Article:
if we choose a finetuned extremization

My current best guess on how to aggregate forecasts

It's not clear to me that "fitting a Beta distribution and using one of it's statistics" is different from just taking the mean of the probabilities.

I fitting a beta distribution to Metaculus forecasts and looked at:

- Median forecast
- Mean forecast
- Mean log-odds / Geometric mean of odds
- Fitted beta median
- Fitted beta mean

Scattering these 5 values against each other I get:

We can see fitted values are closely aligned with the mean and mean-log-odds, but not with the median. (Unsurprising when you consider the ~parametric formula for the mean / median).

The performan... (read more)

How does forecast quantity impact forecast quality on Metaculus?

I investigated this, and it doesn’t look like there is much evidence for herding among Metaculus users to any noticeable extent, or if there is herding, it doesn’t seem to increase as the number of predictors rises.

1. People REALLY like predicting multiples of 5

2. People still like predicting the median after accounting for this (eg looking at questions where the median isn't a multiple of 5)

(Another way to see how much forecasters love those multiples of 5)

How does forecast quantity impact forecast quality on Metaculus?

If one had access to the individual predictions, one could also try to take 1000 random bootstrap samples of size 1 of all the predictions, then 1000 random bootstrap samples of size 2, and so on and measure how accuracy changes with larger random samples. This might also be possible with data from other prediction sites.

I discussed this with Charles. It's not possible to do *exactly* this with the API, but we can approximate this by looking at the final predictions just before close.

We can see that:

- Questio

When pooling forecasts, use the geometric mean of odds

I created a question series on Metaculus to see how big an effect this is and how the community might forecast this going forward.

When pooling forecasts, use the geometric mean of odds

If I was to summarise your post in another way, it would be this:

The biggest problem with pooling is that a point estimate isn't the end goal. In most applications you care about some transform of the estimate. In general, you're better off keeping all of the information (ie your new prior) rather than just a point estimate of said prior.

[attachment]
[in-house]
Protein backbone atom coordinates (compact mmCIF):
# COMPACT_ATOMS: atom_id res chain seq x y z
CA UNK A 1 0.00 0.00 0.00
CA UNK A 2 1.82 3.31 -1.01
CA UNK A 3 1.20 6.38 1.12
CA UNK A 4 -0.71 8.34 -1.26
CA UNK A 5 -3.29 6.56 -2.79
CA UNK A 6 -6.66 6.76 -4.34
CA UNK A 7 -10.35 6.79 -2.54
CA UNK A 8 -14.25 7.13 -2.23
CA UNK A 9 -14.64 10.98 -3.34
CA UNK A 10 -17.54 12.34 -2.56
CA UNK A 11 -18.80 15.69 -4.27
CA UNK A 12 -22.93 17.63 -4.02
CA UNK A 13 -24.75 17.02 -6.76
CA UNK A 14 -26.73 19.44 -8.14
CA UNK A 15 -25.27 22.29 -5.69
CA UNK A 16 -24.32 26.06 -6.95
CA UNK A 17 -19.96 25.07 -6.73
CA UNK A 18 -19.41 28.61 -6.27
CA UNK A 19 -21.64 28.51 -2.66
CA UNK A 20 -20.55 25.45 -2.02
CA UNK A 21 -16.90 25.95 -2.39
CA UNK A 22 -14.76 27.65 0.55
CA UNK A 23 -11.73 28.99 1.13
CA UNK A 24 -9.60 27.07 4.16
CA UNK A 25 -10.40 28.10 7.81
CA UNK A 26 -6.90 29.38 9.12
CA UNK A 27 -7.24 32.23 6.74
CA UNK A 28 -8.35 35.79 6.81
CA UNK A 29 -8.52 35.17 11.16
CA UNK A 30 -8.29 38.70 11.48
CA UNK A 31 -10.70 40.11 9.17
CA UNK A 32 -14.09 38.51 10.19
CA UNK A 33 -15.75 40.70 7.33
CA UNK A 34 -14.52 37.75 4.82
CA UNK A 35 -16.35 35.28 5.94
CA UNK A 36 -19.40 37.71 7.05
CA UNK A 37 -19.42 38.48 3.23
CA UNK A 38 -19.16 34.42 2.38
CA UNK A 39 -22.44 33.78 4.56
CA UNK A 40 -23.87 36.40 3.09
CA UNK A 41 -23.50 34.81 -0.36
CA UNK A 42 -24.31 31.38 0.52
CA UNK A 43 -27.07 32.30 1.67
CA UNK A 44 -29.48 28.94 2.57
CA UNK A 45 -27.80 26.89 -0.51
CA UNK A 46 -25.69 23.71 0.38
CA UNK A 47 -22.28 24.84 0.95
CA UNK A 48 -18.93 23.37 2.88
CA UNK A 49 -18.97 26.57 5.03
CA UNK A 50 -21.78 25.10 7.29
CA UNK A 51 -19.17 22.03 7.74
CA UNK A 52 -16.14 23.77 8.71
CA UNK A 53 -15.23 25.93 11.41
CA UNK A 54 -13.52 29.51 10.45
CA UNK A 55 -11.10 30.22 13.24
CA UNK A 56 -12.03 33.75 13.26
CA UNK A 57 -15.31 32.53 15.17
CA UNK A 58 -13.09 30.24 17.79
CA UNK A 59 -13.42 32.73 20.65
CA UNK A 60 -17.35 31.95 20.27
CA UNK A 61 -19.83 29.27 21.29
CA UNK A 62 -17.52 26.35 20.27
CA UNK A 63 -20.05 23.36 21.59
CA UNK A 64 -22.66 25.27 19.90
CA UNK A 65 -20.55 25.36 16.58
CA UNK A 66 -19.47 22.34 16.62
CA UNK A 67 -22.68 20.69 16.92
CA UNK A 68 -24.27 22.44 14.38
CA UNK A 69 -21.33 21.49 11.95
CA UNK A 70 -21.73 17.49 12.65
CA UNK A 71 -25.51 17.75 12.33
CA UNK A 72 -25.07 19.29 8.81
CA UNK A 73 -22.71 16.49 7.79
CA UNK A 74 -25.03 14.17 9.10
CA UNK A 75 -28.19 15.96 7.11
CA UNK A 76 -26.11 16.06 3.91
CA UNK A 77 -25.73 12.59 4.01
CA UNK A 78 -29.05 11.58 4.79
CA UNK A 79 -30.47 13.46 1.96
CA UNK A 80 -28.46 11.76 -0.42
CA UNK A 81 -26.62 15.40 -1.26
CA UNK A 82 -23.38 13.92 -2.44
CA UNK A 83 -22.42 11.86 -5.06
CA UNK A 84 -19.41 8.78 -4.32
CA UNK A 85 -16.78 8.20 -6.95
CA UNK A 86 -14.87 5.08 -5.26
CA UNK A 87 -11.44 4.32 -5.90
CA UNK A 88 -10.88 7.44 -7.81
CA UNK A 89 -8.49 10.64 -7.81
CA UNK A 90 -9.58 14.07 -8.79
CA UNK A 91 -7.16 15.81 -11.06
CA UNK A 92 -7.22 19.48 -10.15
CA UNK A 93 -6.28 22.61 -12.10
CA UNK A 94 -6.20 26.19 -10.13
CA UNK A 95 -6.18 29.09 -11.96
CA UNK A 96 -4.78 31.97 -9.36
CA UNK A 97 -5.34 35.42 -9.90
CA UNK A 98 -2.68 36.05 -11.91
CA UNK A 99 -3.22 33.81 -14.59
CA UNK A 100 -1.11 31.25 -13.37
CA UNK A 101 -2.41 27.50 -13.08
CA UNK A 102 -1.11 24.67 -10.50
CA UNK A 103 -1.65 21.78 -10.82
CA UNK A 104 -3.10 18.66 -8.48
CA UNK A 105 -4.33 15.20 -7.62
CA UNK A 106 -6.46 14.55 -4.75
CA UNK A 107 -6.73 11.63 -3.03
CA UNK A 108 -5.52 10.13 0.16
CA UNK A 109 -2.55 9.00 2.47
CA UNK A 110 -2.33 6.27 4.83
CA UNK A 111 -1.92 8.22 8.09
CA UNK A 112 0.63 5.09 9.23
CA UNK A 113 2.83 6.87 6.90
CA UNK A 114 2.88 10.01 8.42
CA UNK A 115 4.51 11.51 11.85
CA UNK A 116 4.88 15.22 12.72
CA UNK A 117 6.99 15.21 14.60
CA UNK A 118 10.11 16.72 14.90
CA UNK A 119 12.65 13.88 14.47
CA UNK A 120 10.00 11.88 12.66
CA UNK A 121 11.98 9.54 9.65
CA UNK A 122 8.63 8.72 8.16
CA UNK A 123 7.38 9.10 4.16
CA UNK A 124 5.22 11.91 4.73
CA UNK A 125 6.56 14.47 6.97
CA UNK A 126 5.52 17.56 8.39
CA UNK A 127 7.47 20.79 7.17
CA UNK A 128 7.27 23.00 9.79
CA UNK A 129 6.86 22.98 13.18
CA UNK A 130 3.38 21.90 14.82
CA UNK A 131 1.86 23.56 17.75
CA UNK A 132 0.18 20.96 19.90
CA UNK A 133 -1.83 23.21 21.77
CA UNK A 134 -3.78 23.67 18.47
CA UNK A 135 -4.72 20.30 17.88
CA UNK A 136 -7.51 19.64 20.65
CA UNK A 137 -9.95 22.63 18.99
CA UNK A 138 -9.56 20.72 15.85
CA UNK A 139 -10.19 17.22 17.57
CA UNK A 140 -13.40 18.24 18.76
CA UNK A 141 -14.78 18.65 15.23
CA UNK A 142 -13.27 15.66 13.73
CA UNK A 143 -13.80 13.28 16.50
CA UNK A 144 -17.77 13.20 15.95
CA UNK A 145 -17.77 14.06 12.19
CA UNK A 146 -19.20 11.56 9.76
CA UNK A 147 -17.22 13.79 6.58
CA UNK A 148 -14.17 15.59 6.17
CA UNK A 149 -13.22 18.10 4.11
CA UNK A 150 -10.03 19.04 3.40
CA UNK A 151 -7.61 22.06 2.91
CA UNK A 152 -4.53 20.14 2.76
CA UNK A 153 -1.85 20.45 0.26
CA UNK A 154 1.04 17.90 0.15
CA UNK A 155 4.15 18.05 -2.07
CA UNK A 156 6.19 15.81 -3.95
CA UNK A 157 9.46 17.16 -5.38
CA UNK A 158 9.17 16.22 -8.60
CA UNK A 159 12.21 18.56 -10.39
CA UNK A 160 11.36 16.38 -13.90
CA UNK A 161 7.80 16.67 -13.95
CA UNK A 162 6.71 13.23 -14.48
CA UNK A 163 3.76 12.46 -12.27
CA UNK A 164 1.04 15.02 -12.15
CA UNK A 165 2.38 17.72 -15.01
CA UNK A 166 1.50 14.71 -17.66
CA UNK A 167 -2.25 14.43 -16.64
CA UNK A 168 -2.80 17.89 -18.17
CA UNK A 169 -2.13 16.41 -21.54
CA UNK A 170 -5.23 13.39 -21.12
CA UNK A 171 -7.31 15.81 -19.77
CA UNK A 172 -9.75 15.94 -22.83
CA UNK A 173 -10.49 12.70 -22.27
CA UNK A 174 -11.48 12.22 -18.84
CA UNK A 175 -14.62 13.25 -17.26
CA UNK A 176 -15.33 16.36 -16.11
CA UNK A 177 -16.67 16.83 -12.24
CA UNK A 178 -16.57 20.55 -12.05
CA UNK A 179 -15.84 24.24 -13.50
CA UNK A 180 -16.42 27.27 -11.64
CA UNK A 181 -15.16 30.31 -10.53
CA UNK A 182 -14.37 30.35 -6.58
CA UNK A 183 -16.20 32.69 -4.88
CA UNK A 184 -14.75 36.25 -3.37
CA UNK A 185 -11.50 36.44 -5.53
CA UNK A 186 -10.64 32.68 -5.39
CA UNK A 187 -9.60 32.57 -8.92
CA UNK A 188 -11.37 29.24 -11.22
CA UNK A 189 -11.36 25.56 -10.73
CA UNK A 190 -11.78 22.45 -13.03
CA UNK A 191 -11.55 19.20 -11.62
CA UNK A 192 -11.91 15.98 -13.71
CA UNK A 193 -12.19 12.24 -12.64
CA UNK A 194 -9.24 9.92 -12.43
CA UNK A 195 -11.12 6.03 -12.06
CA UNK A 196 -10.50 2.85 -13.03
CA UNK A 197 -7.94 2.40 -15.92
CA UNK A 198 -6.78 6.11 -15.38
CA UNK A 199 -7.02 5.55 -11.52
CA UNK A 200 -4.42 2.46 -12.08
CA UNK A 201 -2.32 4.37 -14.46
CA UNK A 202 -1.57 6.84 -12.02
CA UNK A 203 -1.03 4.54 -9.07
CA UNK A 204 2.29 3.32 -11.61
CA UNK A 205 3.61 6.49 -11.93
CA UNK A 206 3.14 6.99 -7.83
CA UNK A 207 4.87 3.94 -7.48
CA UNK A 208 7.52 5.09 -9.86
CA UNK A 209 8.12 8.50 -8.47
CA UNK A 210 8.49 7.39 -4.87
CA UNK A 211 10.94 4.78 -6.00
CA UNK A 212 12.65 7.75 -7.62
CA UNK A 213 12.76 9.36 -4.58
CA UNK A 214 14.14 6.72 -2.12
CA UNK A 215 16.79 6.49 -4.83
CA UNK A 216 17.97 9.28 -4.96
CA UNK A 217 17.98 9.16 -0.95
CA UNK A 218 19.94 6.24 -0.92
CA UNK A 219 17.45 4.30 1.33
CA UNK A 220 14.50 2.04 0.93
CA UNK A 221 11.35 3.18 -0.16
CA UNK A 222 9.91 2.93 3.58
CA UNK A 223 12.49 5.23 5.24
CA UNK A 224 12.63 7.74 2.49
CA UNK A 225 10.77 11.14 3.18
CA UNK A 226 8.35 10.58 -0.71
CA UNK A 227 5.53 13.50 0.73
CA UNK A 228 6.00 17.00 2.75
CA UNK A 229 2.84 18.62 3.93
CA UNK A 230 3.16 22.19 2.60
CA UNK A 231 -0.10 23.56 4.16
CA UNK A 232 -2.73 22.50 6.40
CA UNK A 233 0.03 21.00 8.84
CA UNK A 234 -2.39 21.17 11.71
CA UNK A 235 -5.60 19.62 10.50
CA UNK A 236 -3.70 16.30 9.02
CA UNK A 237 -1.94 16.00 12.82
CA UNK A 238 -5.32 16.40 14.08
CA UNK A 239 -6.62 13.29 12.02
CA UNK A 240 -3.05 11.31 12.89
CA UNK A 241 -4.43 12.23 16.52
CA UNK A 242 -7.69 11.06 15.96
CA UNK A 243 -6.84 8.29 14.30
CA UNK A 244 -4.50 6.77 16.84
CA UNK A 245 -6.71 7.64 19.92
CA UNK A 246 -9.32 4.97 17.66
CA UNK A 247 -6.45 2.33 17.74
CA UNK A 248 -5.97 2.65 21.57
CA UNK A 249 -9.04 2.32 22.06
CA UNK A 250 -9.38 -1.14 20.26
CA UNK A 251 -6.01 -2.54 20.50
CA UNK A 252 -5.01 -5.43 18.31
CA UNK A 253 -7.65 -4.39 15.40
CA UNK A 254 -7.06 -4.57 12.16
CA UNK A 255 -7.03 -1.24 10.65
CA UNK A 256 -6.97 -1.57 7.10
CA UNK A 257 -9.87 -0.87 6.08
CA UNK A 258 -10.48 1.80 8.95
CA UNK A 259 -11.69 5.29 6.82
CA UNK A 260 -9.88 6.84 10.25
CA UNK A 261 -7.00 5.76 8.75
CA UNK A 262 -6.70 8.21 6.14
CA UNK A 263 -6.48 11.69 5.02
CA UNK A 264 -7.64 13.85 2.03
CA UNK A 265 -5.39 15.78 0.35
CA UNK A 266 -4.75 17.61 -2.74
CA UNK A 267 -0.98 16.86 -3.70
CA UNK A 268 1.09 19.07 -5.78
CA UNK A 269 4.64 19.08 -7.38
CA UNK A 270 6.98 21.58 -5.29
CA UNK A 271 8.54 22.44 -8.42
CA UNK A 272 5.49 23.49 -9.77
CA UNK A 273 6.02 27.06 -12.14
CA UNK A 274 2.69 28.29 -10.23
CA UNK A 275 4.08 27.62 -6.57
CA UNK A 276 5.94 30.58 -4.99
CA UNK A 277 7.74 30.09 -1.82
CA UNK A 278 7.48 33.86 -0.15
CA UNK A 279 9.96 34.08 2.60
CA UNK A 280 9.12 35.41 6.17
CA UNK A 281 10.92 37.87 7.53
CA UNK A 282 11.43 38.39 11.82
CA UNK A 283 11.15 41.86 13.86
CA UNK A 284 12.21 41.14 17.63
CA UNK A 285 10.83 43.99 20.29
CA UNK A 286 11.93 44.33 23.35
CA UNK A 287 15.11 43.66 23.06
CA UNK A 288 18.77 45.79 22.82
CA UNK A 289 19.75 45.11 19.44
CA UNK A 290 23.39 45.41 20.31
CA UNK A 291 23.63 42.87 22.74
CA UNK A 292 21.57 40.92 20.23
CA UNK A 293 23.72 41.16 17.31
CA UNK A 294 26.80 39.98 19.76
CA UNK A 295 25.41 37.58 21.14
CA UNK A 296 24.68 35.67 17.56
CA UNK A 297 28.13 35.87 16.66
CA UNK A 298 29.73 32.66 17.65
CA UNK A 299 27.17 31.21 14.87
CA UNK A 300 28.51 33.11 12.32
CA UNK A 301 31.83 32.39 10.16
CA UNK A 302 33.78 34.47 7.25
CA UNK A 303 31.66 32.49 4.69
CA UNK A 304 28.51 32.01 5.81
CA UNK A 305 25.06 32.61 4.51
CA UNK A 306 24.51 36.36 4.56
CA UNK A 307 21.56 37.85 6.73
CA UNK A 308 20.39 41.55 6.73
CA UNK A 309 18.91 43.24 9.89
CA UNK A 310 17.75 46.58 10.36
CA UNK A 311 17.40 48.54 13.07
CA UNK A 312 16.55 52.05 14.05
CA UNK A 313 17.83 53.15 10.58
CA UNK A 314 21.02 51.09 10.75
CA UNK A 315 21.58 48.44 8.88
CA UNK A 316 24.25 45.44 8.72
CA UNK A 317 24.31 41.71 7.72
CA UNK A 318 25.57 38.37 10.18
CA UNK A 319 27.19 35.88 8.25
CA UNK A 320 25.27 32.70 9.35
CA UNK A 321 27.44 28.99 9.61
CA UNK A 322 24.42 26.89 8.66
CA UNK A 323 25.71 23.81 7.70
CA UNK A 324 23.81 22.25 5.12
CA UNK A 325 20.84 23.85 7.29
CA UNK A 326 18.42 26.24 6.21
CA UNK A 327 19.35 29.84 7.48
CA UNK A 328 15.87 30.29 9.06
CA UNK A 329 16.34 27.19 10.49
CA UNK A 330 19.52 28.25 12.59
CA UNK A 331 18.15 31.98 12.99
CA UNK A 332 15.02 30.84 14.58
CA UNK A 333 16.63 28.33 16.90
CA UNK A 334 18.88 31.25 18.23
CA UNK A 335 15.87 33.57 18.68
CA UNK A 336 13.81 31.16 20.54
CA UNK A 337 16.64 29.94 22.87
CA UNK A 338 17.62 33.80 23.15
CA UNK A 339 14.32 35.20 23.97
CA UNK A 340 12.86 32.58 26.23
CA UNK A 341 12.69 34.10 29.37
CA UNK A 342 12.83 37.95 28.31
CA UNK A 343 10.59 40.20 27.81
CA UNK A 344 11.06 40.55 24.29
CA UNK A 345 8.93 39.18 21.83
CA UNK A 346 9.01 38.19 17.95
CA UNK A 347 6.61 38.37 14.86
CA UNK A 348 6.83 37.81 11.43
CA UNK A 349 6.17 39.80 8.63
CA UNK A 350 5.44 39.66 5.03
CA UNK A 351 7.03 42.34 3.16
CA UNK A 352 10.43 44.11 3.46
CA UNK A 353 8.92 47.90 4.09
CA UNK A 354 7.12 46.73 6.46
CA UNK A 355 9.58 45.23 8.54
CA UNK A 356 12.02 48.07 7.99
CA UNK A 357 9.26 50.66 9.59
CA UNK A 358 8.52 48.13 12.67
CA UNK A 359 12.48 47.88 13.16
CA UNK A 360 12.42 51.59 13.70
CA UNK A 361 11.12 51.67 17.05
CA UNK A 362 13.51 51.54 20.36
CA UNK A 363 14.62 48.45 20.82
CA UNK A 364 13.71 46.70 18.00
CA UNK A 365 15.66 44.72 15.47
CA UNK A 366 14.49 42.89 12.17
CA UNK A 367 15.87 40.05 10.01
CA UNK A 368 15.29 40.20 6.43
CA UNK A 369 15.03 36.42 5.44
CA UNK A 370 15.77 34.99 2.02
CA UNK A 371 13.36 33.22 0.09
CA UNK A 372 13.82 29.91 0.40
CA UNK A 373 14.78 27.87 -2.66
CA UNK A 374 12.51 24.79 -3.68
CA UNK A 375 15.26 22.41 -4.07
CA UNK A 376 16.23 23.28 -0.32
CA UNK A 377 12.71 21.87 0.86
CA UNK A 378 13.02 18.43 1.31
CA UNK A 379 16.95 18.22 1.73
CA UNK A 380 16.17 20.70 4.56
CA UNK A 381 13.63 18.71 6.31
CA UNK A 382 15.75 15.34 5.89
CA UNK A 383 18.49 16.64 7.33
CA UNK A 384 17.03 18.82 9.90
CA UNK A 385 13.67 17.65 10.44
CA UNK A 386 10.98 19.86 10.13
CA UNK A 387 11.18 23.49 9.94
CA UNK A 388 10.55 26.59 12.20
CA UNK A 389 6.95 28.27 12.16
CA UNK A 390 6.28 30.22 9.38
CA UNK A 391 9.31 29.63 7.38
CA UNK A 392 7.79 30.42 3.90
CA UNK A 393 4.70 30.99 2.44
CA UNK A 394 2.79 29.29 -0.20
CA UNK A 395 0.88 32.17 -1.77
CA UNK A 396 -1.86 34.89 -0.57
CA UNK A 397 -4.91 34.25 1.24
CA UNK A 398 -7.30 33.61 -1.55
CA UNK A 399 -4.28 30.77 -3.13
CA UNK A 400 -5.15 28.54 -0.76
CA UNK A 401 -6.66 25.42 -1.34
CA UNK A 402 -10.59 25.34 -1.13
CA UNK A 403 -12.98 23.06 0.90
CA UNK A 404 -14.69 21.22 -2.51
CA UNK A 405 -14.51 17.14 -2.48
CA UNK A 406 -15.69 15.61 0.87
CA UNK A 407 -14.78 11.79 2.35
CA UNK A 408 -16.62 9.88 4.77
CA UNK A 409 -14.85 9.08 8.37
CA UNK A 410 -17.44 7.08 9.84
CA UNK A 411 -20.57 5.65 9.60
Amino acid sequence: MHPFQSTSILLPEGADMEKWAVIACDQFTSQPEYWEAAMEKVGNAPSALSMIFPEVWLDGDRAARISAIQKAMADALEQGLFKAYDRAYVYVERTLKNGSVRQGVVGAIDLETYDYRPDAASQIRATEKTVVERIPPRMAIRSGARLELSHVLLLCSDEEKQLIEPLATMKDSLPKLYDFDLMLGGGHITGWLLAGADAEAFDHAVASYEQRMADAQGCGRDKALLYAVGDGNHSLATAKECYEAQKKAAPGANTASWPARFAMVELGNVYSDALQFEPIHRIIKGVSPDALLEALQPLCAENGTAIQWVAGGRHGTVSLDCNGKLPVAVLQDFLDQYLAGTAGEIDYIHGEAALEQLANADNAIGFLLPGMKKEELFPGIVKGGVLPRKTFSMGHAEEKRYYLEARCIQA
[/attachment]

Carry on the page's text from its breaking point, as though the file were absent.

I disagree with you that the most natural prior is "mixture distribution over experts". (Although I wonder how much that actually ends up mattering in the real world).

I also think something "interesting" is being sai... (read more)

When pooling forecasts, use the geometric mean of odds

```
import requests, json
import numpy as np
import pandas as pd
def fetch_results_data():
response = {"next":"https://www.metaculus.com/api2/questions/?limit=100&status=resolved"}
results = []
while response["next"] is not None:
print(response["next"])
response = json.loads(requests.get(response["next"]).text)
results.append(response["results"])
return sum(results,[])
all_results = fetch_results_data()
binary_qns = [q for q in all_results if q['possibilities']['type'] == 'binary' and q['resolution'] in [0,1]]
bi
```

... (read more)When pooling forecasts, use the geometric mean of odds

"more questions resolve positively than users expect"

Users expect 50 to resolve positively, but actually 60 resolve positive.

"users expect more questions to resolve positive than actually resolve positive"

Users expect 50 to resolve positive, but actually 40 resolve positive.

I have now editted the original comment to be clearer?

28mo

Cheers

When pooling forecasts, use the geometric mean of odds

but also the average predictor improving their ability also fixed that underconfidence

What do mean by this?

I mean in the past people were underconfident (so extremizing would make their predictions better). Since then they've stopped being underconfident. My assumption is that this is because the average predictor is now more skilled or because more predictors improves the quality of the average.

Doesn't that mean that it should be

lessaccurate, given the bias towards questions resolving positively?

The bias isn't that more questions resolve pos... (read more)

38mo

I don't get what the difference between these is.

18mo

Gotcha!
Oh I see!

When pooling forecasts, use the geometric mean of odds

I find it very interesting that the extremized version was consistently below by a narrow margin. I wonder if this means that there is a subset of questions where it works well, and another where it underperforms.